• theories
  • His discovery comes from nowhere, and goes nowhere as medicine refused to accept his theories, even though they are well documented with slides, movies, and even a multimedia show. (whale.to)
  • Other alternative medicine practices, such as homeopathy, were developed in western Europe and in opposition to western medicine, at a time when western medicine was based on unscientific theories that were dogmatically imposed by western religious authorities. (wikipedia.org)
  • Osteopathic practitioners added the courses and training of biomedicine to their licensing, and licensed Doctor of Osteopathic Medicine holders began diminishing use of the unscientific origins of the field, and without the original practices and theories, is now considered the same as biomedicine. (wikipedia.org)
  • disorders
  • In medicine, a family history (FH or FmHx) consists of information about disorders from which the direct blood relatives of the patient have suffered. (wikipedia.org)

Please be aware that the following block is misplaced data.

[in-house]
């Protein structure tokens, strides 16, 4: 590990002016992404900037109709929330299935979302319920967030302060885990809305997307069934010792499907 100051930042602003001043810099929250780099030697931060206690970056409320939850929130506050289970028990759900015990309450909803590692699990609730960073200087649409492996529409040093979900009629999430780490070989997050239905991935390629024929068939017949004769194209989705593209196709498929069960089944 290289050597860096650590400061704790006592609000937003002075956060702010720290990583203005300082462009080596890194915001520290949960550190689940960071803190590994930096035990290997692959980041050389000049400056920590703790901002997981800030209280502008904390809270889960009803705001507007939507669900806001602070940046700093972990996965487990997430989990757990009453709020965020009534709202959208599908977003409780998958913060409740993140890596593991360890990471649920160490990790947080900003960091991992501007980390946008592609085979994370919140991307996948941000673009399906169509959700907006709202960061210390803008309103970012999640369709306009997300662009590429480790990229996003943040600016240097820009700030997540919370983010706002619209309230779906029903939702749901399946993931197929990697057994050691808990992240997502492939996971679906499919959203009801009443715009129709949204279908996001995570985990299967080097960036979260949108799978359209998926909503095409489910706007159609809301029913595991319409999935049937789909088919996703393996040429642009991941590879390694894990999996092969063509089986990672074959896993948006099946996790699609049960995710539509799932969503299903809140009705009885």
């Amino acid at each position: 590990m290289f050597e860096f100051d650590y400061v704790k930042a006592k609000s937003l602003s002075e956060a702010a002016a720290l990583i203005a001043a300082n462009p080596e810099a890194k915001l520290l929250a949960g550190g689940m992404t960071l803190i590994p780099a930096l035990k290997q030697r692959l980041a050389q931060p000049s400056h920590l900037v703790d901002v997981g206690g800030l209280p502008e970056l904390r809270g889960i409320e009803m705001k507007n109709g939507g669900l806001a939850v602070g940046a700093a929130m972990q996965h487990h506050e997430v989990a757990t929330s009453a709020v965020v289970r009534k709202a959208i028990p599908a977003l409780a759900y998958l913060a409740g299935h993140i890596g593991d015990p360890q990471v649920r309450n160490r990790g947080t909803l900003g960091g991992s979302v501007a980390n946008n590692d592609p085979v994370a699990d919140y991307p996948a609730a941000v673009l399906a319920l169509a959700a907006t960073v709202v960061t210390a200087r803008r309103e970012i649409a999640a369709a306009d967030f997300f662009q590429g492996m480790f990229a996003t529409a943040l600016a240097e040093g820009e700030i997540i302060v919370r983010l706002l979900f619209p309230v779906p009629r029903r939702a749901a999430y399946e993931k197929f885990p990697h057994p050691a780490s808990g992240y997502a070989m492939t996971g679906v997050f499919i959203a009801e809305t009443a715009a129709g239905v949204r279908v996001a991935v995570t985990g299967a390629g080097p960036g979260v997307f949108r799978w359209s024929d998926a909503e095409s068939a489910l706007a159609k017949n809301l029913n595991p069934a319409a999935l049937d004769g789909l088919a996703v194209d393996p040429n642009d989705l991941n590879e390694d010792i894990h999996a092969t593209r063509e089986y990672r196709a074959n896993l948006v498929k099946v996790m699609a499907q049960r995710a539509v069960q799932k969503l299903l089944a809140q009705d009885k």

• If a patient has a strong family history of a particular disorder (or group of disorders), this will generally lead to a lower threshold for investigating symptoms or initiating treatment. (wikipedia.org)
  • physicians
  • In most of the American colonies, medicine was rudimentary for the first few generations, as few upper-class British physicians emigrated to the colonies. (wikipedia.org)
  • In the 18th century, 117 Americans from wealthy families had graduated in medicine in Edinburgh, Scotland, but most physicians learned as apprentices in the colonies. (wikipedia.org)
  • health care
  • There had thus been a long history of government involvement in Saskatchewan health care, and a significant section of it was already controlled and paid for by the government. (wikipedia.org)